Sail Honeymoon supporters turned out in droves to Thursday's city commission meeting, hoping to convince city officials to make a policy exception for beloved owner Glen Steinke.
Despite Steinke's plea to "do what’s right, do what’s right for me, right for the taxpayers and right for the community," the exception they all hoped for wasn't approved.
An estimated 60 supporters filled the seats inside City Hall, overflowing into the aisle and front foyer. They wore printed stickers that read "I Support Glen + Sail Honeymoon Dunedin Causeway," and many spoke of their affection for the longtime owner of the iconic kayak rental business.
They all asked them to skip the competitive bidding process, known as the RFP (request for proposal) process, which is scheduled the end of his expiring three-year, $1,000-a-month license agreement.
Supporters argued that Steinke should not be swept away from his 20-year business, which they fear will happen if the property is opened up to outside bidders. After decades of year-to-year and month-to-month agreements, they believe that he deserves to renegotiate a longterm contract without competition, an exception given to no other business in the city.
City Attorney Tom Trask said that the RFP process was Steinke's avenue for getting the longterm contract he desires.
Some city officials said overriding the legal agreement for one business and not another would be a misuse of their power, and that if any other parties bid on the Causeway concession during the RFP process, they could still give preference to the current vendor.
Resident Brooke Mitchell, a college student, was among the first to speak during public comment. She said she's been sailing off of the Dunedin Causeway since she was 8 years old.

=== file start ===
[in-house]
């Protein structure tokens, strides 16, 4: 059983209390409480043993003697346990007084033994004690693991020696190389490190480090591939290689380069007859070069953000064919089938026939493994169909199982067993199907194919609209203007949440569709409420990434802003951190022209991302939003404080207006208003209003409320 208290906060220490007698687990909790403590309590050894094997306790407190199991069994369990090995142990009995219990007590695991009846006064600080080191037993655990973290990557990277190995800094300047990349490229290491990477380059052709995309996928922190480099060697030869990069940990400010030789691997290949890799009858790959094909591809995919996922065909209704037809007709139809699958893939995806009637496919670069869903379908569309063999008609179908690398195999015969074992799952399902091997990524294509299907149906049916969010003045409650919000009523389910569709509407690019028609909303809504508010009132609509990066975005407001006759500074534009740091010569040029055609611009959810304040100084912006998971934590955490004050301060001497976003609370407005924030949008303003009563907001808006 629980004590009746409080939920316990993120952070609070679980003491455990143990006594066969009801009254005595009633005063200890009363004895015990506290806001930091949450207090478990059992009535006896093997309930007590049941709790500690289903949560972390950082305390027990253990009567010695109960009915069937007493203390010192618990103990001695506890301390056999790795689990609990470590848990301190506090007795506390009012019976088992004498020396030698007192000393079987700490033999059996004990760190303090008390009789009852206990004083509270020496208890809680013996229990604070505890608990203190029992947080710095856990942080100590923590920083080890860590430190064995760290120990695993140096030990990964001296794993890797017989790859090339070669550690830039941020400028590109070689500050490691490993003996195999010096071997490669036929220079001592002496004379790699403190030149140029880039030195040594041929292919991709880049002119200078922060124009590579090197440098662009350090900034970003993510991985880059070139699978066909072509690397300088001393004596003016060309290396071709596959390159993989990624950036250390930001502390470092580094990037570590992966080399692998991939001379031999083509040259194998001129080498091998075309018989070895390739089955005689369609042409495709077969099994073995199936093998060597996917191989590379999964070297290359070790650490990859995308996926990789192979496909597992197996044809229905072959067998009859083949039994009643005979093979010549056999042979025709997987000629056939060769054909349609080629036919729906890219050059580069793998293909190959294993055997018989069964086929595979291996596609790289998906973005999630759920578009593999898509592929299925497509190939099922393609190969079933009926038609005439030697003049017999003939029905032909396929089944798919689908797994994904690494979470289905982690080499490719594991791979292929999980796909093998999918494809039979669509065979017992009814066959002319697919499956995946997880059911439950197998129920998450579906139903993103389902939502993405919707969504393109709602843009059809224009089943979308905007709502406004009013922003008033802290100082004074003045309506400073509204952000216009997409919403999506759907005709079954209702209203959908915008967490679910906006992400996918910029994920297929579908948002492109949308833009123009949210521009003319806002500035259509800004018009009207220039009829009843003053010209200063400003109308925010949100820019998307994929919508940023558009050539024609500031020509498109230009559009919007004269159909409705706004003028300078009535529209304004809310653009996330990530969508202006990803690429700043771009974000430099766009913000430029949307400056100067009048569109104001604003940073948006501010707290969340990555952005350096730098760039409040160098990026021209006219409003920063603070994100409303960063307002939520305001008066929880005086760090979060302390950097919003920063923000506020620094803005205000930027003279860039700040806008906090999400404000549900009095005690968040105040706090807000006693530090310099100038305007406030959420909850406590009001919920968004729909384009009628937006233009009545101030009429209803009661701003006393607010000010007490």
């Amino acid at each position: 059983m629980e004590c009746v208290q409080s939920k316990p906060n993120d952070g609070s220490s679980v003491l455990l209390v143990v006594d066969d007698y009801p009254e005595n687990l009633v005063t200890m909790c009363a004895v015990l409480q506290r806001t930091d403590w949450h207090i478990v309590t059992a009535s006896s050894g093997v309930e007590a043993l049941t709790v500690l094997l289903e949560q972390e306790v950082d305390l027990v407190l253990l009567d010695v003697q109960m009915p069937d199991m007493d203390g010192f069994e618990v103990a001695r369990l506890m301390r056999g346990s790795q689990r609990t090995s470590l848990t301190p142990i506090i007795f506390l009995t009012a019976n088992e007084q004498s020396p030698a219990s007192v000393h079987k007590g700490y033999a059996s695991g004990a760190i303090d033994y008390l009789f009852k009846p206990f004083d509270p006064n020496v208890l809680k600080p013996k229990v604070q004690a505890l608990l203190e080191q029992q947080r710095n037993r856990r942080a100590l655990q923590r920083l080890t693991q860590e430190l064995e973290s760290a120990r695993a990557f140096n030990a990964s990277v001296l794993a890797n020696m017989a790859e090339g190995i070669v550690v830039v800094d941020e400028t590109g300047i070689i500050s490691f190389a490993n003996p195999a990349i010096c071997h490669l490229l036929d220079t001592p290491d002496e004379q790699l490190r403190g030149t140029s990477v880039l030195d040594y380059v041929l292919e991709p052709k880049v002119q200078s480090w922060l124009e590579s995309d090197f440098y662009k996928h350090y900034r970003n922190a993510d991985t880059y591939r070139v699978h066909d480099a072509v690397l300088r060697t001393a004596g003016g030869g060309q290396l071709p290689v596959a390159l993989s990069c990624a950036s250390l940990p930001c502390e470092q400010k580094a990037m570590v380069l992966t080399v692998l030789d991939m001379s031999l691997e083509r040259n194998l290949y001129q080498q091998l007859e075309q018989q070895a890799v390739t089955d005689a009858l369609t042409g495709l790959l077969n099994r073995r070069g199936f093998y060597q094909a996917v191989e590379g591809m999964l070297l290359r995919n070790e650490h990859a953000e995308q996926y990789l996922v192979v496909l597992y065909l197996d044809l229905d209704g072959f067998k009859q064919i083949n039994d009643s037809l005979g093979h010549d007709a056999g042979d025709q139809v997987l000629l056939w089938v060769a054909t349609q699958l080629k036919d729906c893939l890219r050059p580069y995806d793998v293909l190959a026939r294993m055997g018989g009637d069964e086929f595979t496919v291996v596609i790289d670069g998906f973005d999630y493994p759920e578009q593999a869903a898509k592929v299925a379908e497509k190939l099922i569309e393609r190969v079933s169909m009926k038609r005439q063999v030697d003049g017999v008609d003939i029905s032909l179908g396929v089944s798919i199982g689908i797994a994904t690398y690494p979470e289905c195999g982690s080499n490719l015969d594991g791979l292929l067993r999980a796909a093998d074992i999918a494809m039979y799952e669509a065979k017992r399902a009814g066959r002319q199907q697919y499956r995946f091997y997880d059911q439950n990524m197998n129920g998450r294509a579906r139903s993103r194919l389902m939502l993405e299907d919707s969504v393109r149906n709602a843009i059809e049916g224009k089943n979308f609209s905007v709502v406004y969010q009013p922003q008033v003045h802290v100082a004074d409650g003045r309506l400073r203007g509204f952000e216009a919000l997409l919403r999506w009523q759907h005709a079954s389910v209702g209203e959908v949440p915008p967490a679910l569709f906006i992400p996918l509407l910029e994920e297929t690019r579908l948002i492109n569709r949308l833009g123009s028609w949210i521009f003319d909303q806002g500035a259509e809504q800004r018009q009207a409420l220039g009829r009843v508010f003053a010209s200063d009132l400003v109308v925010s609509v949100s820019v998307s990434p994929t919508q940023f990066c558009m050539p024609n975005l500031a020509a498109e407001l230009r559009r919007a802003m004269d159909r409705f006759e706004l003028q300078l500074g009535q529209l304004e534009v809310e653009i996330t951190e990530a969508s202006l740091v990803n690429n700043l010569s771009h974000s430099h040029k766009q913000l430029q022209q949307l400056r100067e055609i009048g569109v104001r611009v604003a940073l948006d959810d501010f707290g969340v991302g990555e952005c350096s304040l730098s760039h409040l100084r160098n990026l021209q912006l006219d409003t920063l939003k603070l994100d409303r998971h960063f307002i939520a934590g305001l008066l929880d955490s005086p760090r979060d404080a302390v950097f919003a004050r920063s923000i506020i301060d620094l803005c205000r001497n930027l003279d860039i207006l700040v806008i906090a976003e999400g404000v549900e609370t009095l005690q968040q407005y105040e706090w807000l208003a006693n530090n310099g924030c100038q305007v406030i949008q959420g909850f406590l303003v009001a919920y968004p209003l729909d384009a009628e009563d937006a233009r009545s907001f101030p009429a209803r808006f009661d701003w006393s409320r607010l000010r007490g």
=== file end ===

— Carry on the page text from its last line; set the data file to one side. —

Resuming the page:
"I think it's interesting you're talking about the preference," Mitchell told commissioners. "He's asking for preference for his own business. He built that … he deserves his own business."
About 10 people got up to speak, all of whom expressed their support and admiration for Steinke.
Dunedin's purchasing policy requires that all businesses go through an RFP process in order to use public land for private profit, a standard practice for government entities.
City Manager Rob DiSpirito pointed to several private businesses operating on city land that were required to go through the RFP process, including Dunedin Stirling Links, the Dunedin Green Market and the Dunedin Fish Market, and 11 other local and county governments that use an RFP process. It is a process meant to reduce subjectivity and increase transparency, DiSpirito said.
Commissioner Ron Barnette said all the positive comments sounded like the "makings of a strong RFP that's going to give you a longterm contract."
He expressed concern for the "innuendos that the RFP process is a way to get rid of (Steinke)."
"I would think of this as strengthening your position," Barnette said to Steinke, who was in the audience. Instead, Barnette called the RFP process an opportunity to "give the poor guy the lengthy contract that he deserves and should have been given a long time ago."
After an hour of comments and deliberation, Steinke supporters left upset by the commission's 3-2 vote.
Commissioners Heather Gracy, who accepted a $500 campaign contribution from Sail Honeymoon, and Julie Scales, who has many consituents on the Causeway, were the dissenting votes.
Gracy said she believed that the RFP process is prudent for protecting the public's land, but "now is the wrong time to use it."
As the crowd filed out of City Hall, disappointed supporters and friends of Steinke issued words of encouragement.
"It really is not defeat," a man said to Steinke.
Another man offered to help.
"I've done some RFP stuff," he said.
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